The death of an elderly Blackheath man who was run over by a truck on the highway 12 days ago has reinforced local opposition to the heavy trucks which run through town.
Ken Austin, 82, was hit by a chemical truck on May 10, suffering extreme leg and pelvic injuries. He died in Westmead Hospital last Wednesday night.
Mr Austin’s niece, Robyn, who owns the Piedmont Inn restaurant on the highway, saw her uncle pinned under the truck.
“I was working in my business when I heard a cry of pain from the highway,” she said. “I ran to the door and saw an elderly gentleman trapped under the wheel of a concrete truck.
“I rang an ambulance and ran back to the scene to tell everyone that help was coming. I got down low to the man to offer reassurance and was confronted with the fact that it was my uncle.”
Ms Austin, who grew up in Blackheath, said another resident had been killed in nearly the same spot when hit by a truck five years ago. She said it was time to do something about the volume of traffic running through town.
The RMS has proposed two options for Blackheath, both involving dedicated turning lanes into several of the main side streets. A similar plan for Mt Victoria also recommends turning lanes plus wider shoulders.
But Ms Austin said the proposals would do little to reduce risks.
“It will only serve to increase the flow of traffic,” she said. “Speeds will increase, regardless of signs. It will not stop people walking across the highway, nor is it aimed at getting the heavy vehicles off it.”
She believed one solution was to resurrect a former plan to bypass Mt Victoria and extend that to also bypass Blackheath.
Another concerned highway shop-owner, Lewis Thyer from Tommy Ruff Fishmonger, has gathered nearly 1000 signatures on a petition to remove road freight from the highway.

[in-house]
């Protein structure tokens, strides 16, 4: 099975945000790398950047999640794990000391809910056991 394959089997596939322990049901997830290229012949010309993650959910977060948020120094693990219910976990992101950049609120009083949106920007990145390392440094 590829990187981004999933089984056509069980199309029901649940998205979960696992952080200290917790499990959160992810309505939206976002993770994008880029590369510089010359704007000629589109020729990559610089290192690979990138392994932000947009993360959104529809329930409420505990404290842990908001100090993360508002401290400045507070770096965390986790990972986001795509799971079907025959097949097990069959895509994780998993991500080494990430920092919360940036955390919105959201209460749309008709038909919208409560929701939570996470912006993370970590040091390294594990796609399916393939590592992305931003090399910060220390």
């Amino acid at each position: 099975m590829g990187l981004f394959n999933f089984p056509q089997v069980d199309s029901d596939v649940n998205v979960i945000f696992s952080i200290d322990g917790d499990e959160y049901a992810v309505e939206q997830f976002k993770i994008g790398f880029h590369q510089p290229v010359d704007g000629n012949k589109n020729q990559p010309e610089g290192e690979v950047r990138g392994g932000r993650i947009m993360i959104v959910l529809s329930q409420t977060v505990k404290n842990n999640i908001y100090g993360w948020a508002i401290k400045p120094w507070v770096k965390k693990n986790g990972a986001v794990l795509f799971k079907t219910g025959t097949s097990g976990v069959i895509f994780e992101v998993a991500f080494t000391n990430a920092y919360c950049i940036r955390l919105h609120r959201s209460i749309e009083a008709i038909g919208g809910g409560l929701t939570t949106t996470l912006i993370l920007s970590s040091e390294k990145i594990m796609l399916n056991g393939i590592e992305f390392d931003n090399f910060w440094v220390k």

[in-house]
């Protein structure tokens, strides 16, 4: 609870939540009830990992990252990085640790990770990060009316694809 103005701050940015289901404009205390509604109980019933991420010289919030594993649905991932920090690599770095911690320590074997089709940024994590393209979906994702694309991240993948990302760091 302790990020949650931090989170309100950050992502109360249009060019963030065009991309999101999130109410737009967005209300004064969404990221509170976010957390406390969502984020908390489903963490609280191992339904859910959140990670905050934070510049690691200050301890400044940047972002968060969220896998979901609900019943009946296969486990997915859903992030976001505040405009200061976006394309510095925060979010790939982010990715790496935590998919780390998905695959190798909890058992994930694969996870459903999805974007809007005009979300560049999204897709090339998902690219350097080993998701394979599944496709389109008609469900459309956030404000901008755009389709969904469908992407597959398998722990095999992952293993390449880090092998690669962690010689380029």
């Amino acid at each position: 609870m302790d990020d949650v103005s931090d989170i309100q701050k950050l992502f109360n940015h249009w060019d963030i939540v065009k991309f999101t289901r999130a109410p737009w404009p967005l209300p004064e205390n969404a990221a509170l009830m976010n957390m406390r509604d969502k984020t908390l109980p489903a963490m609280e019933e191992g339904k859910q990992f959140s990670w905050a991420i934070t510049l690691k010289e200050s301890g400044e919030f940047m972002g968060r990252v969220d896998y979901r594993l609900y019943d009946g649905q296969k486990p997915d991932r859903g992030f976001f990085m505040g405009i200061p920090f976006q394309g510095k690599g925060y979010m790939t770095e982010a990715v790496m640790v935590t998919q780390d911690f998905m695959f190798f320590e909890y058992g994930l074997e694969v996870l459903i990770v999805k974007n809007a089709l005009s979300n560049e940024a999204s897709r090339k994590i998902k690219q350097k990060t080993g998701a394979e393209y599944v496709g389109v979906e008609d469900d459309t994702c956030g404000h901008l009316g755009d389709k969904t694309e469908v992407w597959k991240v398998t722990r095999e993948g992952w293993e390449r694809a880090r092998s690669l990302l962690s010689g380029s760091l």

Mr Thyer said he was not concerned about delivery trucks but only the large vehicles. He has counted 1600 heavy trucks a day driving past his shop.
“Don’t they recognise that the Upper Mountains is a huge tourist area,” he said. “At the moment it’s just a big backdrop for trucks.
“There doesn’t seem to be the political will or the drive to protect some of the most beautiful areas in the country.”
He suggested looking at the European model of investing in rail, specifically a high-speed railway line down the east coast. Even the United States – where the motor vehicle is king – was increasingly turning to rail freight, Mr Thyer said.
Both Ms Austin and Mr Thyer pointed to other towns successfully bypassed, including Springwood and Berrima in the Southern Highlands.
“Springwood thrived once the highway was diverted, so did Berrima,” Ms Austin said. “There are plenty of examples where business thrives, as the town relaxes from the relentless stream of traffic.
“I bet every truck driver on the road would prefer a bypass than snaking their way through our little villages, especially the poor unfortunate driver who struck my uncle.
“I challenge the RMS to come up with a safety upgrade that will solve all the problems we have here, not just Band-aid the old ones.”